Research highlights the role of the monito del monte in forest conservation
Written by Daniela Contreras
Friday, 20 February 2015 10:03
Research carried out by a Universidad de Chile researcher in the Valdivian Coastal Reserve, a private protected area managed by The Nature Conservancy in the borough of Corral, established the importance of this marsupial in the regeneration of native forests in the south of Chile.
The proliferation of quintrales –a native parasitic plant– in eucalyptus plantations permitted to establish the importance of the monito del monte as an agent of forest regeneration thanks to the research led by Dr. Francisco Fontúrbel, postdoctoral researcher associated with the department of Ecological Sciences of Universidad de Chile who spent more than 4 years studying to this marsupial.
This research was carried out in the Valdivian Coastal Reserve (VCR), a private protected area managed by The Nature Conservancy and supported by BHP Billiton (Minera Escondida), specifically in the areas in which forest works had formerly taken place.
“After analyzing the behavior of the monito del monte in the VCR, we realized that although the quintrales that grow on other plants –hence the name of the parasitic plant– are very important in the forests because they provide food to many animals in times of scarcity, principally to the hummingbirds in winter, which makes them very important to the ecosystem”, Dr. Fontúrbel explained.
“The results of this research led by Francisco and supported by The Nature Conservancy (TNC) and the team of VCR rangers makes clear the importance of scientific research applied to practical needs which, in our case, will translate into improving the management of such areas with the presence of this important species, including the areas with plantations where, until now, we had no information that the monito del monte occupied with so much success. TNC is proud to actively participate in this type of studies that help to improve the knowledge about our species and the ecosystems”, Alfredo Almonacid, the VCR Coordinator and Manager said.
The Universidad de Chile researcher emphasized how these results show that without the presence of the monito del monte there would be a much more simple forest. “A previous study discovered that the monito del monte is more tolerant to the disruptions that human beings cause in its environment, although there are no protection policies that would keep it safe”, Francisco Fontúrbel said. “Thanks to said research it was possible to verify its presence in eucalyptus plantations and how its presence was affecting the recovery of native species in a plantation”, Fontúrbel added.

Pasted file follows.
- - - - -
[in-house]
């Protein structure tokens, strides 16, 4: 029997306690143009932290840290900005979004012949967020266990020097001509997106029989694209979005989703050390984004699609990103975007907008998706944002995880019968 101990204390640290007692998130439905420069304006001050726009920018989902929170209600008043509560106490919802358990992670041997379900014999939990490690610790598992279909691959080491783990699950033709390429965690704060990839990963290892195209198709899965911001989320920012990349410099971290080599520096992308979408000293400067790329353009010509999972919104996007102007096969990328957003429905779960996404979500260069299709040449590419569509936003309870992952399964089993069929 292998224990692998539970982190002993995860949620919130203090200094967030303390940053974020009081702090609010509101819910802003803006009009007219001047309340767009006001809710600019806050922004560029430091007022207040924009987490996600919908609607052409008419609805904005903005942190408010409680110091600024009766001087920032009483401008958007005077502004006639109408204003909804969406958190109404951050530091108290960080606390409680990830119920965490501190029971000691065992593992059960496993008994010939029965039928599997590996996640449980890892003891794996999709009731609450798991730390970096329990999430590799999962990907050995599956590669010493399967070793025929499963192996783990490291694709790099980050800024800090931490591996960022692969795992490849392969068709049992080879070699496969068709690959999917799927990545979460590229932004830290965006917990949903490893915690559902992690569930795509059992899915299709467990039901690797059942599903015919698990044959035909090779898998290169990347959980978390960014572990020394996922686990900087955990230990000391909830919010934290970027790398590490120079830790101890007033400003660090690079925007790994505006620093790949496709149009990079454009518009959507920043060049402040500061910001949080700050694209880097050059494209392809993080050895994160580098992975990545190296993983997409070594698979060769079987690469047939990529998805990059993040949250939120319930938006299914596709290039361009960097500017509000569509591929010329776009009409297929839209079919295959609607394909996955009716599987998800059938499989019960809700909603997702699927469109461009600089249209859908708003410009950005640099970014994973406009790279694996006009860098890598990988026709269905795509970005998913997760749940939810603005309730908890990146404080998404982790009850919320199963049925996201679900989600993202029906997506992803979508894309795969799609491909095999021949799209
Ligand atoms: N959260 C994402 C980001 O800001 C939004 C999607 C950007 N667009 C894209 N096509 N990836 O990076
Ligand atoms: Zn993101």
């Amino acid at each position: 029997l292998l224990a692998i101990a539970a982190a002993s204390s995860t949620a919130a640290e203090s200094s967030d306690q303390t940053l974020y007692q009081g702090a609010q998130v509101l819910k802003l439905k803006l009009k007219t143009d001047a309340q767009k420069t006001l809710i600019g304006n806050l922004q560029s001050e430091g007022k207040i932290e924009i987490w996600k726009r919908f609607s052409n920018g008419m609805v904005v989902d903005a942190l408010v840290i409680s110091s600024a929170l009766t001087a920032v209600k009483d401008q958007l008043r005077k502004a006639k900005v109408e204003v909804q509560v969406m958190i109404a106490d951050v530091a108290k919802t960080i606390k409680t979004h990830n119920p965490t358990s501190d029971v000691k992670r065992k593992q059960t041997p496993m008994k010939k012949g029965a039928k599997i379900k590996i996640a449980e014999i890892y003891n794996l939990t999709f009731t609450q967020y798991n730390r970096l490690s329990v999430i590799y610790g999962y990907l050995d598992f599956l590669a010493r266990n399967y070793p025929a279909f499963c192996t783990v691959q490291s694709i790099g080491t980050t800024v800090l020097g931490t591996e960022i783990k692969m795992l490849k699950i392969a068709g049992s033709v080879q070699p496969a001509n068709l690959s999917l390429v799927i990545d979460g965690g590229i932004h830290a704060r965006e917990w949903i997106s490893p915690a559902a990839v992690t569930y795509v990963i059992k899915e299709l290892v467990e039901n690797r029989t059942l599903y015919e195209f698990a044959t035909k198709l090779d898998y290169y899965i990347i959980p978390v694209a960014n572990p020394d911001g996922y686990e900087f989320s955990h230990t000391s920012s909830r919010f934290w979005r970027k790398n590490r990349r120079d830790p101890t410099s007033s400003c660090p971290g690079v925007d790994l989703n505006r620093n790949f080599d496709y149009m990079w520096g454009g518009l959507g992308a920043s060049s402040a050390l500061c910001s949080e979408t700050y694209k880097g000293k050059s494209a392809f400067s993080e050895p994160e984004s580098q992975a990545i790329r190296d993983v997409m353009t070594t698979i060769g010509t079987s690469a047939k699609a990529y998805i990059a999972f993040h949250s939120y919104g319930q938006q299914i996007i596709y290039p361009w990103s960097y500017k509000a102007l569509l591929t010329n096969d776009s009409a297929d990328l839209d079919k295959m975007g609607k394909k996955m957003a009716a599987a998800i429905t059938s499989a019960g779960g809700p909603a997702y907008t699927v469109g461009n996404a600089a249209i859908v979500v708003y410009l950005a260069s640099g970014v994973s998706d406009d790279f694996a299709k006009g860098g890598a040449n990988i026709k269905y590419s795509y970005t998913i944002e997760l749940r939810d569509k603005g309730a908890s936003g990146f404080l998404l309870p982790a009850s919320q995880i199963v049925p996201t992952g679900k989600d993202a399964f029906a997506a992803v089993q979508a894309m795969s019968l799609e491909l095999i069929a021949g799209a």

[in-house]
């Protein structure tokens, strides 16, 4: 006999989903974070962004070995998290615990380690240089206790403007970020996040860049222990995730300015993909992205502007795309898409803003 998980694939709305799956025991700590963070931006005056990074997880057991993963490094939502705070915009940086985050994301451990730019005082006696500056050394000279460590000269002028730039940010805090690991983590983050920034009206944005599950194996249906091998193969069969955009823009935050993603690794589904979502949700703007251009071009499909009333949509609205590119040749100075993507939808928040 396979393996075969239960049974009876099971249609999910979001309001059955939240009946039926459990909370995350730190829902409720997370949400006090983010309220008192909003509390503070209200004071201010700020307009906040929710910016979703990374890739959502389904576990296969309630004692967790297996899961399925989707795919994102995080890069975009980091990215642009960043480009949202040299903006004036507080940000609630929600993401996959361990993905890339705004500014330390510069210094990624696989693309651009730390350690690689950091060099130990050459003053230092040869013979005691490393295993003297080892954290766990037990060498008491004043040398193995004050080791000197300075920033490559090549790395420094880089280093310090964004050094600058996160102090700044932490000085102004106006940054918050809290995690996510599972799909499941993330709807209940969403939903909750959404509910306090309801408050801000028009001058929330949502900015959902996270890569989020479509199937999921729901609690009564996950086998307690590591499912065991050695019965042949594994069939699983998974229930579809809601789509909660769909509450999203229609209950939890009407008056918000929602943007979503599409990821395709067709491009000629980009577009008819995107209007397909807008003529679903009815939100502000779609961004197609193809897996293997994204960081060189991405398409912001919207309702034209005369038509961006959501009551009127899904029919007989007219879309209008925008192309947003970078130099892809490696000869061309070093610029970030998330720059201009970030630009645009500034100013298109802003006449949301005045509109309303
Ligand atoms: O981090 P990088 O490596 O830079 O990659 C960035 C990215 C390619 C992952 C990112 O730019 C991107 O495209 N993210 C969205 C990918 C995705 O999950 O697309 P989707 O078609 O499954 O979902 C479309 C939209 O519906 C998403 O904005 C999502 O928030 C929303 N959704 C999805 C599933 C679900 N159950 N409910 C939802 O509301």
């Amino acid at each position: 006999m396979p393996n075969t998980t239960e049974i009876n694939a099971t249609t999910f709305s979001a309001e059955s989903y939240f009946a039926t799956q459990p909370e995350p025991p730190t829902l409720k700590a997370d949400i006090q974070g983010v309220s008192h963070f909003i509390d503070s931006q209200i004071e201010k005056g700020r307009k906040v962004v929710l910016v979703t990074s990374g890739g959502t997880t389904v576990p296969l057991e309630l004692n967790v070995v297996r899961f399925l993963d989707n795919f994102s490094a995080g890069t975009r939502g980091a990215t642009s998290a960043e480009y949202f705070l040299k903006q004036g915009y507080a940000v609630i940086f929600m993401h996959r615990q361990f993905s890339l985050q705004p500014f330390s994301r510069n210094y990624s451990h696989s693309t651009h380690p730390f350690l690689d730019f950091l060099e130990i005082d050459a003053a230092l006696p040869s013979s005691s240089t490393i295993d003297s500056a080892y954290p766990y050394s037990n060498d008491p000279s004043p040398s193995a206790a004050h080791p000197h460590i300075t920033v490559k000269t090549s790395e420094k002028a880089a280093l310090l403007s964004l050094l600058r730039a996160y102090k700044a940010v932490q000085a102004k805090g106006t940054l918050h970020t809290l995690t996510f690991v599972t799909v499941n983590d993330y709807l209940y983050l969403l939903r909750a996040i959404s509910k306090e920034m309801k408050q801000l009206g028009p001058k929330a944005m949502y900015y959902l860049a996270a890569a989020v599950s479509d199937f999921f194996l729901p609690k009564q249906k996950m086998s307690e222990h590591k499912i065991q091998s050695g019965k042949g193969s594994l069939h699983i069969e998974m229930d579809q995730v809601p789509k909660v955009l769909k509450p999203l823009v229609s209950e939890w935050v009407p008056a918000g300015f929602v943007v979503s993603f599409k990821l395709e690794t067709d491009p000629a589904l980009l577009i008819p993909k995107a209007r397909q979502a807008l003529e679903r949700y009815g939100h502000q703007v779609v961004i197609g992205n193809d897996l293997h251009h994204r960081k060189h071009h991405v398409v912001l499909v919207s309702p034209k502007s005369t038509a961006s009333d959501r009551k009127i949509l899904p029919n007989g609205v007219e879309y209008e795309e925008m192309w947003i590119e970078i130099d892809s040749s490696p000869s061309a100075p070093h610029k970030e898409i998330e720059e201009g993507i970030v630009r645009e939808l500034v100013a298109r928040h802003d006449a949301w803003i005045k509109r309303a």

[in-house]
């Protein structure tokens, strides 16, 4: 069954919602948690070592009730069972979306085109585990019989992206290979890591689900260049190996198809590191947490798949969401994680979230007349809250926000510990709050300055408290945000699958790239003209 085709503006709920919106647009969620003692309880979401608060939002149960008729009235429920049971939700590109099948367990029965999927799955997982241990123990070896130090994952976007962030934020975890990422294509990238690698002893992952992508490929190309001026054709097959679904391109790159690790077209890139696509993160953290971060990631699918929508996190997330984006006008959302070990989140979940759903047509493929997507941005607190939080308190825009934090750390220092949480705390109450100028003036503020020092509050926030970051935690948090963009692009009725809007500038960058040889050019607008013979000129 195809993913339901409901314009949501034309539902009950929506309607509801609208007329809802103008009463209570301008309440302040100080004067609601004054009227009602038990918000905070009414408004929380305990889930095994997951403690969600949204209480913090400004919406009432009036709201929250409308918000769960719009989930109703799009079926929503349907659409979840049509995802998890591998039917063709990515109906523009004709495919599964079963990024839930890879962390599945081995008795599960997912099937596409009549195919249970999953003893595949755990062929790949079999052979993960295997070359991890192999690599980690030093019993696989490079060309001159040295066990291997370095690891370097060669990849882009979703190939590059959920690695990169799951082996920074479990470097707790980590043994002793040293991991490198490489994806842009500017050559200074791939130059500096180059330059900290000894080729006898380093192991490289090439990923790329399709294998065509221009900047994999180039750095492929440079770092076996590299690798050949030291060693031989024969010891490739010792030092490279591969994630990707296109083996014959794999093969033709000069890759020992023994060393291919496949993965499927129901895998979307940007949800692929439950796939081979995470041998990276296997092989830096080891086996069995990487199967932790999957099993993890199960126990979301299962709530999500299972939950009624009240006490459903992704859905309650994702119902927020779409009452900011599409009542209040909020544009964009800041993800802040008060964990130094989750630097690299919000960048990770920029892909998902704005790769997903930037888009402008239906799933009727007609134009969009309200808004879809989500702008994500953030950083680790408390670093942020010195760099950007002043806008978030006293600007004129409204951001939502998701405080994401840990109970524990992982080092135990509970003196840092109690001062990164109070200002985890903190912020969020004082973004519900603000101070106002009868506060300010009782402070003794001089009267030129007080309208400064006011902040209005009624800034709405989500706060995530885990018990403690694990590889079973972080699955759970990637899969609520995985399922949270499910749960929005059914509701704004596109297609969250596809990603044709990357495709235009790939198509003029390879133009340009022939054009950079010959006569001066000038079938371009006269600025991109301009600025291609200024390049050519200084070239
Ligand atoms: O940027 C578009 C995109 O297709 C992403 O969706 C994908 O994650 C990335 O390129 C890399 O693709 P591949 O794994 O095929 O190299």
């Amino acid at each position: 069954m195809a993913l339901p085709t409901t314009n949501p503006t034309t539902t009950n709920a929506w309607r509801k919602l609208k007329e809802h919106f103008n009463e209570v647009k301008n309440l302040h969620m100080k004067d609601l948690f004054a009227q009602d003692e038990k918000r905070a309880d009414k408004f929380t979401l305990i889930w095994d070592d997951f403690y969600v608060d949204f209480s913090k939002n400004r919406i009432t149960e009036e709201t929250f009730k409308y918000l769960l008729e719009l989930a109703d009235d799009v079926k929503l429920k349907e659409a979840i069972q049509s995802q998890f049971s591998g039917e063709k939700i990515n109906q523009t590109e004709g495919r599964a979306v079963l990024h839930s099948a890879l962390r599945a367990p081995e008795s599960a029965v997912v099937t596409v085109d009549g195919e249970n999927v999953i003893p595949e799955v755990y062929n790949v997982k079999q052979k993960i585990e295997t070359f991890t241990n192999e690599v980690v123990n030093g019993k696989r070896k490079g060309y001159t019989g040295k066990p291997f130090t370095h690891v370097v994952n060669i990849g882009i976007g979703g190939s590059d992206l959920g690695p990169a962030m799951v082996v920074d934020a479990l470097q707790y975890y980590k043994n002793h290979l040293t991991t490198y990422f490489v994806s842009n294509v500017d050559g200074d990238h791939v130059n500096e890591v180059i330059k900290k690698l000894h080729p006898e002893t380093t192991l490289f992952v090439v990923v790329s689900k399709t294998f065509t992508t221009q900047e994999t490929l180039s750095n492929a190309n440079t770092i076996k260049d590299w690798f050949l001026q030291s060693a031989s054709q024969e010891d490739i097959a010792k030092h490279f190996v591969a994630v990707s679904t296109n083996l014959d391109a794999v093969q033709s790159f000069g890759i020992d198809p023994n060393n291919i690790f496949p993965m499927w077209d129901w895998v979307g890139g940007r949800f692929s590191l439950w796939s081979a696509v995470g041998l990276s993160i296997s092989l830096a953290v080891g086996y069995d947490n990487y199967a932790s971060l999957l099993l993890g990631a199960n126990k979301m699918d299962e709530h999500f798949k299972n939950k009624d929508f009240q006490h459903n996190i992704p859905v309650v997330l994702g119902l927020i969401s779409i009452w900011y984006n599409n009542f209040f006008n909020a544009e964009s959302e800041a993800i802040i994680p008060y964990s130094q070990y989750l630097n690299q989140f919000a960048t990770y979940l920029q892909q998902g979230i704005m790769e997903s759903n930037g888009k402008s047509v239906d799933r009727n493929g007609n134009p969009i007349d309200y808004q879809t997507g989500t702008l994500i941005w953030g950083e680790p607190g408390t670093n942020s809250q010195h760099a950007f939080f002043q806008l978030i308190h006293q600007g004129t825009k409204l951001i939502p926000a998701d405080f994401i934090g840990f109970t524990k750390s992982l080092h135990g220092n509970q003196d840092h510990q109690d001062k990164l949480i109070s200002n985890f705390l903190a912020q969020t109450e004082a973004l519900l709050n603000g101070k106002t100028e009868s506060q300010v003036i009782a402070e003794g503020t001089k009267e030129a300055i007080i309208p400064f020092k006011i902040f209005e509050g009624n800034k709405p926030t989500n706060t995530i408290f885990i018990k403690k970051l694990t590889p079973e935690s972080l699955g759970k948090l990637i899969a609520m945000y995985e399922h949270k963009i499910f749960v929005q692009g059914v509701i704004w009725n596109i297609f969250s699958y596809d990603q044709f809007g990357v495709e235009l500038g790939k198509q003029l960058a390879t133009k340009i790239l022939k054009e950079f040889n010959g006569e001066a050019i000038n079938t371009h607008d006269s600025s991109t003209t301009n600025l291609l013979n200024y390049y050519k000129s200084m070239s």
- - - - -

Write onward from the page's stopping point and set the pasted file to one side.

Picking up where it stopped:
He explained that the monito del monte feeds, among others, on a native plant called quintral, and that it is the only disperser of its seeds. “We used to think that this marsupial only lived in native forests but when we found the presence of quintral in eucalyptus plantations we realized that it could also live in this type of environment without changing its behavior. This shows us that this species is in an important factor of forest regeneration in the south of our country, thanks to its feeding cycle”, the researcher indicated.
The monito del monte or Dromiciops gliroides in Latin, is a night-time marsupial quite unknown in the country and characterized by its paws, hands, and tail that resemble those of a primate. It lives mainly in moderate climate forests in the south and it is the only surviving animal of the Microbiotheria order, an ancient group that dates back to approximately 65 millions years ago, when part of the super-continent Gondwana still existed, of which current Australia, Antarctica and South America were part.
BHP Billiton and The Nature Conservancy work together in the Valdivian Coastal Reserve with BHP Billiton providing the funds to guarantee the permanent conservation of these lands and their management and The Nature Conservancy being responsible for implementing the actions required to guarantee the management and conservation of this area.